Op-Ed by C J Oakes
In the song, The Night Chicago died by Paper Lace, the story is told of a major clash between police and gangsters in the 1930s. The song is complete fiction including elements like “the east side” and the shootout with police, but it is also the perfect theme for the city.
2016/2017. Violence in Chicago…Did it Ever Die?
2016 was a banner year for violence in Chicago, if that be the correct term. 2017 is already shaping up to be more of the same. Yet Chicago has long been a violent city. Well before Al Capone and the gangs of today, the city had more than its share of violence and death.
Founded as a trading post, the city rose to national prominence as a center for processing cattle. Wranglers and rustlers from the west would drive their cattle to Chicago for sale and once they had money in their pockets and time on their hands, they naturally let off steam, much of which was violent.
Later, as immigrants flooded the city and the unchecked industrialists building factories abused workers, labor unions formed. Many of these met abuse with violence and Chicago was again awash in blood.
By the time Prohibition and Al Capone arrived on the scene, Chicago was already known to be a rough city in which to live. The Valentine’s Day Massacre, which is often held to be the inspiration for the song, The Night Chicago Died, focussed national attention on the Windy City. As a result, Federal agents under the newly formed FBI were sent in.
Another Night, Another Bloody Massacre in Chicago, Another Federal Takeover?
Last night, President Donald Trump announced to Chicago leadership that if they do not “fix the horrible carnage…I will send in the Feds!” Sending Federal Agents to assume control of a city is not unprecedented. After major scandals involving police rocked the city of Los Angeles early in 2000, the Federal Government assumed control of law enforcement there. Again in 2010 the Federal Government nearly stepped in to assume control of the entire state amid serious prison overcrowding and concerns the situation could become unmanageable.
So a Federal takeover of a cities law enforcement is not without precedent. Nor, unfortunately, is bloody massacres in Chicago. This is a city which has died a thousand times over and will die then times that in the future. Why?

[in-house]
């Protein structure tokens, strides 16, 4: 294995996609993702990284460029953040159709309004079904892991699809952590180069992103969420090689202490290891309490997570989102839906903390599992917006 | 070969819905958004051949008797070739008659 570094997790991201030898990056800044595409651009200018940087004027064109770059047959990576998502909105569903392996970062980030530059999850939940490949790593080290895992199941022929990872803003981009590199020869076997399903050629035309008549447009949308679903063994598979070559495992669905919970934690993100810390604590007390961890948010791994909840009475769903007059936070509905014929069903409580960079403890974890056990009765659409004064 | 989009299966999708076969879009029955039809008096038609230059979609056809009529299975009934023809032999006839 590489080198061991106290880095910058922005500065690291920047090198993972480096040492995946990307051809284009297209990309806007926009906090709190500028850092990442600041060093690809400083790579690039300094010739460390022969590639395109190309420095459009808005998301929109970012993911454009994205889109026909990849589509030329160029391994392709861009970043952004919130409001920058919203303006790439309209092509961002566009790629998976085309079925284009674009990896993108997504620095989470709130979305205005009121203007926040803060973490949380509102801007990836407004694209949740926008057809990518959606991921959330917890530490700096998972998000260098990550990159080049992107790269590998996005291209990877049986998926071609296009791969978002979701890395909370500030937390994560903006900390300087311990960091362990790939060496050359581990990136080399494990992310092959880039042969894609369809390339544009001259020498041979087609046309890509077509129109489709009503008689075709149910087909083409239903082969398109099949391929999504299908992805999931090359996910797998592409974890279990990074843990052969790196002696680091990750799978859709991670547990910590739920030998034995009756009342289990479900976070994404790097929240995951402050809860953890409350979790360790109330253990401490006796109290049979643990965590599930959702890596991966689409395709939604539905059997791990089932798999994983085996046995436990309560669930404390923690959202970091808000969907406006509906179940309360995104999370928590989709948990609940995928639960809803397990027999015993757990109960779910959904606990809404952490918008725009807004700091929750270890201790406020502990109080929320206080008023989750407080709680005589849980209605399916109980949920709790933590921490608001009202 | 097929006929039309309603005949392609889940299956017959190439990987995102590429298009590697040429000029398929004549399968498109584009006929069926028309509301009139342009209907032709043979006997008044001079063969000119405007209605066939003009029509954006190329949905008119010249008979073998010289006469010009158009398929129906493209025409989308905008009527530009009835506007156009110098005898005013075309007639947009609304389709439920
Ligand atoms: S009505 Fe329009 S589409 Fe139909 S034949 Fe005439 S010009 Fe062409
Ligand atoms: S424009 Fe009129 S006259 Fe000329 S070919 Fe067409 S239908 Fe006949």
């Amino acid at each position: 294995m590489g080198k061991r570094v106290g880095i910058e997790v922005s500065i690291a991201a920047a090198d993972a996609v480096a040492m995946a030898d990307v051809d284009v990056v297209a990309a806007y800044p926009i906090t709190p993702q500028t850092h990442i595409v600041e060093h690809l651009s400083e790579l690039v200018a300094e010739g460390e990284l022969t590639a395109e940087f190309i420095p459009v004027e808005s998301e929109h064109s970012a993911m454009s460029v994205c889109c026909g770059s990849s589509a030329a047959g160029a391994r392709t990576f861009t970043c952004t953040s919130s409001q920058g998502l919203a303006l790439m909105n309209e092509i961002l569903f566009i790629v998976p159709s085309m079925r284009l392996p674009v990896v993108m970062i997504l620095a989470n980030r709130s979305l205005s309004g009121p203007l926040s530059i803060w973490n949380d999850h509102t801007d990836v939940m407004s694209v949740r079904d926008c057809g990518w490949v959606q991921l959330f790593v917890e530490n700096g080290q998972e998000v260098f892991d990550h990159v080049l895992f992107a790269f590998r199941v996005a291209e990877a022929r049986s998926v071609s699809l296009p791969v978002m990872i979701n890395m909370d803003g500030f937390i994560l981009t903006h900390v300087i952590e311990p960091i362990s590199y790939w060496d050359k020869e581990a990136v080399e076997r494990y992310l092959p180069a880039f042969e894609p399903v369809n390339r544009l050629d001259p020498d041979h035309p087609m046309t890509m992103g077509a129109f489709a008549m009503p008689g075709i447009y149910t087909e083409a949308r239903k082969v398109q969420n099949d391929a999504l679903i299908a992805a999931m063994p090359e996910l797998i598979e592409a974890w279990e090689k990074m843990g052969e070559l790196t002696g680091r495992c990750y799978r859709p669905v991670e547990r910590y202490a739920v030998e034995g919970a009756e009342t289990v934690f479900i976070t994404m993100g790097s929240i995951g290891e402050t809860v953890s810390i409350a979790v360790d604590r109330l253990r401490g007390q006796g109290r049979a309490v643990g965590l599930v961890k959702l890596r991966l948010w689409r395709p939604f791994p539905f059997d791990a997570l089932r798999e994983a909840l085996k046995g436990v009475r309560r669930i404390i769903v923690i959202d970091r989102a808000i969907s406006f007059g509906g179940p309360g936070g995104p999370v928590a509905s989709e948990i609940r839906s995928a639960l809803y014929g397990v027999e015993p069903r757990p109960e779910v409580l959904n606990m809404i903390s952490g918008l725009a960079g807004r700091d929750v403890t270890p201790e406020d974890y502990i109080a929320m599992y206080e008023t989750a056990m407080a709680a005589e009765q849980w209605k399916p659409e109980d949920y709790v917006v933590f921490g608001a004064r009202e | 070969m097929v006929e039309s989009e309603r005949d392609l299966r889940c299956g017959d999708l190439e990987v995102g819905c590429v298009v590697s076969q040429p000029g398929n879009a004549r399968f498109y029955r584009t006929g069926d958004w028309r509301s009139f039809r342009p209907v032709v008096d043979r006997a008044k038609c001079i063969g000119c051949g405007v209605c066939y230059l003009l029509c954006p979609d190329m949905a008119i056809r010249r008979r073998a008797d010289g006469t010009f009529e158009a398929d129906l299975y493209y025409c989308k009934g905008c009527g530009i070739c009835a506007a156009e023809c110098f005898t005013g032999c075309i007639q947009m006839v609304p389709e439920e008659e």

In response to the President’s Tweet, Chicago leadership responded by saying they welcome Federal intervention, but qualified it by asking for more gun control. But really, guns are not the problem…guns are a symptom.
Power and People in Chicago
Aside from NYC, perhaps no other city in America has been quite the melting pot as Chicago. But there is a key difference between the two. New York City largely celebrates its diversity on an official level whereas Chicago has long fought theirs.
As with NYC, Chicago has serious racial and ethnic divisions. As National Geographic noted regarding a race map they created, “highly segregated cities like Chicago can reveal stark, street-by-street racial divides.” And like NYC, from time to time those major racial and ethnic divisions clash. Yet, the clashes seem more intense in Chicago. Why?
Chicago has a different culture. NYC was founded early on immigration and the promise of freedom and a new life in the New World. This history has shaped the collective values of the city of New York. Chicago was founded on financial opportunity and early on controlled by many who believed that the way to power was by force. Chicago has a very different set of collective values which date to its founding.
Little wonder then that one of the darkest periods in Chicago history came when power and race clashed at the 1968 Democratic National Convention. As 10,000 protesters gathered in Grant Park, one took down the U.S. Flag. Police pushed through the crowd and began to beat the young man at which point the protesters responded with rocks and anything else they could throw at them.
The Night Chicago Died…Play…Repeat
To really get the sense of the senselessness of Chicago violence, listen to the song, The Night Chicago Died below. At the end of the song, the chorus is repeated to a backdrop of “Na, na, na, na, na, na, na, na, na, na, na, na, na…”
Summed up, that is Chicago. Good Luck Mr. President.